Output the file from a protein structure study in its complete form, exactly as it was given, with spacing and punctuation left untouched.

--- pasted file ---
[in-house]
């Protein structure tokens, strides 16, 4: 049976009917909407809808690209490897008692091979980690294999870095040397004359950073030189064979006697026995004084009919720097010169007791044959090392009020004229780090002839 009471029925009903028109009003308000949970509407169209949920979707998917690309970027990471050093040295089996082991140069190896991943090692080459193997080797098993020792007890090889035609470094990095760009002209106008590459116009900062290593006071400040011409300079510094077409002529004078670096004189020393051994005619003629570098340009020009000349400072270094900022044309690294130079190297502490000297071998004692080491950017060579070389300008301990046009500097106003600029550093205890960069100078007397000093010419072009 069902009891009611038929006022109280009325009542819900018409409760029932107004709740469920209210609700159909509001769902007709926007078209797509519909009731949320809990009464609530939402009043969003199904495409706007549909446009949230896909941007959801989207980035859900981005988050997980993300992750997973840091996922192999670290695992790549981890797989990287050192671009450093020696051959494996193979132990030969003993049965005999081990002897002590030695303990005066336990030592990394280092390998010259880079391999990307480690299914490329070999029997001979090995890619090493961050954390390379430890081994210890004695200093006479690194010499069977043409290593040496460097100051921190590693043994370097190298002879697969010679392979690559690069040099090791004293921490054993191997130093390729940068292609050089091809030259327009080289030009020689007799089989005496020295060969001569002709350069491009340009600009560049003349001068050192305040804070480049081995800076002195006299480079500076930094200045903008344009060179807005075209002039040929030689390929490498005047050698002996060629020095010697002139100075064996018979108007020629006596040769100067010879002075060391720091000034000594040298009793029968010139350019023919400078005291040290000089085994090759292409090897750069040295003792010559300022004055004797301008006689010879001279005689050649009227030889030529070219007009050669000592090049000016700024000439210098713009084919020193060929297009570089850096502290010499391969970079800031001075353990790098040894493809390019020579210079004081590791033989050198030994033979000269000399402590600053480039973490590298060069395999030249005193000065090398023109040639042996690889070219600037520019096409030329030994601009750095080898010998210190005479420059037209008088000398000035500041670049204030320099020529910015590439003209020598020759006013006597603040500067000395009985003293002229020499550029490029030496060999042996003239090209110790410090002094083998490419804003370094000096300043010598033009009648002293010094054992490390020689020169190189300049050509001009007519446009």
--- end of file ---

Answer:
[in-house]
């Protein structure tokens, strides 16, 4: 049976009917909407809808690209490897008692091979980690294999870095040397004359950073030189064979006697026995004084009919720097010169007791044959090392009020004229780090002839 009471029925009903028109009003308000949970509407169209949920979707998917690309970027990471050093040295089996082991140069190896991943090692080459193997080797098993020792007890090889035609470094990095760009002209106008590459116009900062290593006071400040011409300079510094077409002529004078670096004189020393051994005619003629570098340009020009000349400072270094900022044309690294130079190297502490000297071998004692080491950017060579070389300008301990046009500097106003600029550093205890960069100078007397000093010419072009 069902009891009611038929006022109280009325009542819900018409409760029932107004709740469920209210609700159909509001769902007709926007078209797509519909009731949320809990009464609530939402009043969003199904495409706007549909446009949230896909941007959801989207980035859900981005988050997980993300992750997973840091996922192999670290695992790549981890797989990287050192671009450093020696051959494996193979132990030969003993049965005999081990002897002590030695303990005066336990030592990394280092390998010259880079391999990307480690299914490329070999029997001979090995890619090493961050954390390379430890081994210890004695200093006479690194010499069977043409290593040496460097100051921190590693043994370097190298002879697969010679392979690559690069040099090791004293921490054993191997130093390729940068292609050089091809030259327009080289030009020689007799089989005496020295060969001569002709350069491009340009600009560049003349001068050192305040804070480049081995800076002195006299480079500076930094200045903008344009060179807005075209002039040929030689390929490498005047050698002996060629020095010697002139100075064996018979108007020629006596040769100067010879002075060391720091000034000594040298009793029968010139350019023919400078005291040290000089085994090759292409090897750069040295003792010559300022004055004797301008006689010879001279005689050649009227030889030529070219007009050669000592090049000016700024000439210098713009084919020193060929297009570089850096502290010499391969970079800031001075353990790098040894493809390019020579210079004081590791033989050198030994033979000269000399402590600053480039973490590298060069395999030249005193000065090398023109040639042996690889070219600037520019096409030329030994601009750095080898010998210190005479420059037209008088000398000035500041670049204030320099020529910015590439003209020598020759006013006597603040500067000395009985003293002229020499550029490029030496060999042996003239090209110790410090002094083998490419804003370094000096300043010598033009009648002293010094054992490390020689020169190189300049050509001009007519446009």